Judy Chicago – Fused Mary Queen of Scots in Glass 2 (from Great Ladies)
Dimensions: 22.3 x 22.3 x 0.3″ finished size / 22.3 x 22.3 x 0.3″ size type
Medium: etching and glass paint on fused glass
The “Fused Mary Queen of Scots” is one of two unique artworks that involve fusing, etching and kiln fired sprayed paint. The process is one Chicago developed with a glass artisan, which she says “took us a year and a half to figure out how to do.” The work is exhibited on a stand stamped with its title and date, and it represents a high point in Judy Chicago’s work with glass.
She continues, “I started out studying stained glass painting but found I didn’t like working in blacks and browns in colored glass, particularly because when I was studying china painting in the 1970’s, I observed that the china painters also painted on glass. They used a type of paint that is unknown in the glass world, one that allows very sophisticated color like on porcelain.” I went on to do a whole series of…(works in glass), casting first in Prague and then in Taiwan. One reason I became interested in glass…was that I was in California when Peter Voulkos and John Mason brought ceramics over from a craft to a fine art context. And I wanted to do that with glass. Many of my pieces are technical accomplishments.”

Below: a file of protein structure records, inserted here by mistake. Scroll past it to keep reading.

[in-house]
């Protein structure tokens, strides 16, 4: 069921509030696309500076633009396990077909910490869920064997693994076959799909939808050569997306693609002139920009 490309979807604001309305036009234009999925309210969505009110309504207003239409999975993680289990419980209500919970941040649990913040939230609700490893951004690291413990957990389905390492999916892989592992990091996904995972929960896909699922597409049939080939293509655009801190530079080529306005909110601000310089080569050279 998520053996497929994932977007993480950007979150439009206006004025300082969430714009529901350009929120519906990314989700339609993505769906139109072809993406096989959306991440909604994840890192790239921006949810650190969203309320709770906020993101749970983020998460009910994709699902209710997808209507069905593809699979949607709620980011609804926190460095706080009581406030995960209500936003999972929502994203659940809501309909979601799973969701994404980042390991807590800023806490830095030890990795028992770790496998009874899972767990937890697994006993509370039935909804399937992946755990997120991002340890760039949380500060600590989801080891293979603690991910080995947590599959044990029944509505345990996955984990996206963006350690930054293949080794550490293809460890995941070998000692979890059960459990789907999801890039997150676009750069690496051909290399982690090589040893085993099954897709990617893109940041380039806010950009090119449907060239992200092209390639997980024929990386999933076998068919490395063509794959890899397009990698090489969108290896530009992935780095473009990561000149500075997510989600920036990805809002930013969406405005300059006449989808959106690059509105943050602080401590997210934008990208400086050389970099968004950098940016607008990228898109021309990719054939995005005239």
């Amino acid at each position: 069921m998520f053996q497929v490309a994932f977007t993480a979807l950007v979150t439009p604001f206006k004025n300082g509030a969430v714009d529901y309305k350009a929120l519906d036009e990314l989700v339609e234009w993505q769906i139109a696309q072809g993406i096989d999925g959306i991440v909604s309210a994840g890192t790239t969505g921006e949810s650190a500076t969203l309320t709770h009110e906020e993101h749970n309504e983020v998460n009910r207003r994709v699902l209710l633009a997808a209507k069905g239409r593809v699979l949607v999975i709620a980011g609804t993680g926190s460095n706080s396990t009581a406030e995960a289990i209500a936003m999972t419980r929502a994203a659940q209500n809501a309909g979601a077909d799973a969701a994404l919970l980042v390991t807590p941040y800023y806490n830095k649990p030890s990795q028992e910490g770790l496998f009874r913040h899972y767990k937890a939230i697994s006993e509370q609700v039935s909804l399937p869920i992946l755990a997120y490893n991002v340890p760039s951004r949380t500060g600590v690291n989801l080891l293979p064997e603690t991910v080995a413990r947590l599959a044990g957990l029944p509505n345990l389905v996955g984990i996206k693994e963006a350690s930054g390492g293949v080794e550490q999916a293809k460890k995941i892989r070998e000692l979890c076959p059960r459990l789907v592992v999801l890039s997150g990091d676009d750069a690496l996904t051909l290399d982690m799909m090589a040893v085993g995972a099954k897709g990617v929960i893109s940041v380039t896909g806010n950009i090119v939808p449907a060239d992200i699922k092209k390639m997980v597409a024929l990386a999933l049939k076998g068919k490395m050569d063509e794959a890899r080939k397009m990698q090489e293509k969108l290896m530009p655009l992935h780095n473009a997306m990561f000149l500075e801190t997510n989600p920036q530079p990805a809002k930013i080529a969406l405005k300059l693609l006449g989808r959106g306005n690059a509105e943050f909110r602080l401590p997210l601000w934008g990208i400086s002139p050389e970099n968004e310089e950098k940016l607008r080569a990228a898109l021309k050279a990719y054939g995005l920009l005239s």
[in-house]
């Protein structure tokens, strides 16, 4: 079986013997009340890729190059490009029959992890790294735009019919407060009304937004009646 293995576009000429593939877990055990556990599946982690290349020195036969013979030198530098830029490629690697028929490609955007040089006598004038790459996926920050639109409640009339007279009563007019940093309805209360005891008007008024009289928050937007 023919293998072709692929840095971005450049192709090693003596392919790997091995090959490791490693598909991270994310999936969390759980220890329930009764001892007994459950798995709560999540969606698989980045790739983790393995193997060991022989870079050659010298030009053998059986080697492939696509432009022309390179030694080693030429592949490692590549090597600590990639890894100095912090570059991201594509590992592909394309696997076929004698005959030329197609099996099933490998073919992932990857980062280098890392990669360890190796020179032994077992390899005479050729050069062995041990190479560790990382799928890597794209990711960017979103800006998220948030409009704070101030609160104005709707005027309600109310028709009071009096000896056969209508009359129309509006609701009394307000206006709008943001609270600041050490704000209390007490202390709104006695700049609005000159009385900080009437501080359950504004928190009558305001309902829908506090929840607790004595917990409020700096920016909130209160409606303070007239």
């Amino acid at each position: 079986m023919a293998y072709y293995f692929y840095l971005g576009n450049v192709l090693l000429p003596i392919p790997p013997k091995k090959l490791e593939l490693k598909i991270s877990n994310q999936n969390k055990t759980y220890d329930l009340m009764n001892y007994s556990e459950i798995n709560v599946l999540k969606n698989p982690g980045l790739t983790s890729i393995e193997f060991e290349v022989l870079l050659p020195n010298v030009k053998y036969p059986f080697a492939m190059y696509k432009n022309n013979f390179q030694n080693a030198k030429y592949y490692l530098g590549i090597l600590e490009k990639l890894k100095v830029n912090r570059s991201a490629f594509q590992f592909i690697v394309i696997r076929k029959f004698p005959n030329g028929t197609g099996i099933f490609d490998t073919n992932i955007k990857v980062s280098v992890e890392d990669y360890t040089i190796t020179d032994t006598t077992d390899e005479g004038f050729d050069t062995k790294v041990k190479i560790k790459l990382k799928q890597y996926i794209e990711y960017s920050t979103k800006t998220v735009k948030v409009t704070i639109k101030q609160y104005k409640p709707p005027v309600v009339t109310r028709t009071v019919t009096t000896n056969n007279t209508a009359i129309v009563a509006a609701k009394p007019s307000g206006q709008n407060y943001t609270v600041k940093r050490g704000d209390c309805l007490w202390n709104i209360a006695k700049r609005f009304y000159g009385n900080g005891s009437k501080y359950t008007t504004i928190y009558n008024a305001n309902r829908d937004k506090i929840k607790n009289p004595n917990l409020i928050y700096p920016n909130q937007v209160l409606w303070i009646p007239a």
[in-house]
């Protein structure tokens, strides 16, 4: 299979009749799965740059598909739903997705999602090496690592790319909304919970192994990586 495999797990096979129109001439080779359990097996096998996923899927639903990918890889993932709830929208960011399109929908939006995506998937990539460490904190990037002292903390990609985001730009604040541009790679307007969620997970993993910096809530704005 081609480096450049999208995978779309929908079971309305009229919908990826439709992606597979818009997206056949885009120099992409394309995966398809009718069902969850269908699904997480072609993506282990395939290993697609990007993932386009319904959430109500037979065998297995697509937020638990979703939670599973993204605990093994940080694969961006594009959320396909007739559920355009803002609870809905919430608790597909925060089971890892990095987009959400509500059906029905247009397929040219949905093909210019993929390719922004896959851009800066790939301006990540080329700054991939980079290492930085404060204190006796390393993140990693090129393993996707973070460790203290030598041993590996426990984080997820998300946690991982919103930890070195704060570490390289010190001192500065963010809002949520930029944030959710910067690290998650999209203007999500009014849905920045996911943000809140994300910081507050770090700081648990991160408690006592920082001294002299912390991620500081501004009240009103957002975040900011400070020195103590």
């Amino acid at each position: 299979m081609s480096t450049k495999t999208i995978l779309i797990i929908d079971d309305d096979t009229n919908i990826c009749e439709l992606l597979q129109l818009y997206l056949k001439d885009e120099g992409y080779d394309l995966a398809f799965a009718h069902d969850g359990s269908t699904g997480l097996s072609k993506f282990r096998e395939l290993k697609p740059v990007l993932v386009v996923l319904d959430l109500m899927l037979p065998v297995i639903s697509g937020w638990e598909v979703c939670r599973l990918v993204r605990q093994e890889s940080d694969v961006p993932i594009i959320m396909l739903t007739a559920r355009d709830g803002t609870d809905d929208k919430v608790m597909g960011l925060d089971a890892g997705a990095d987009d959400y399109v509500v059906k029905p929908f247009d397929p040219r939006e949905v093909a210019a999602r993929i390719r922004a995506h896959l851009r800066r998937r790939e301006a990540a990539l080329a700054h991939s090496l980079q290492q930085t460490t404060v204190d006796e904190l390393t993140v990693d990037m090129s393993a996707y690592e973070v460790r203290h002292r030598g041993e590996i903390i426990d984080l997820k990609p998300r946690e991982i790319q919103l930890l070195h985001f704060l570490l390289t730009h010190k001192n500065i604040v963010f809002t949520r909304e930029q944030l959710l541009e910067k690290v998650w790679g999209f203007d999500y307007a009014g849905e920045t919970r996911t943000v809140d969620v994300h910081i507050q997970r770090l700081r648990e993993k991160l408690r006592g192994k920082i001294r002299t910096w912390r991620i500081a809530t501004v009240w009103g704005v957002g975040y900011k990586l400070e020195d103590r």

Judy Chicago’s artworks are found in the permanent collections of the world’s top museums. Gloria Steinem, upon introducing her long time friend as she was being honored by the Hammer Museum, famously said she could define art history as before and after Judy Chicago. There are numerous monographs and books about Judy Chicago, including the most recent monograph published by National Museum of Women in the Arts. Art historians and curators can search the Judy Chicago Portal, which combines her archives at Harvard, Penn State, and National Museum of Women in the Arts. In 2020 Judy Chicago completed a widely acclaimed collaboration with Dior Couture in Paris, in which her Female Divine monumental sculpture was erected outside the Rodin Museum in Paris and housed her banners posing the question “What if Women Ruled the World?” Read more about why Dior invited her to collaborate with them.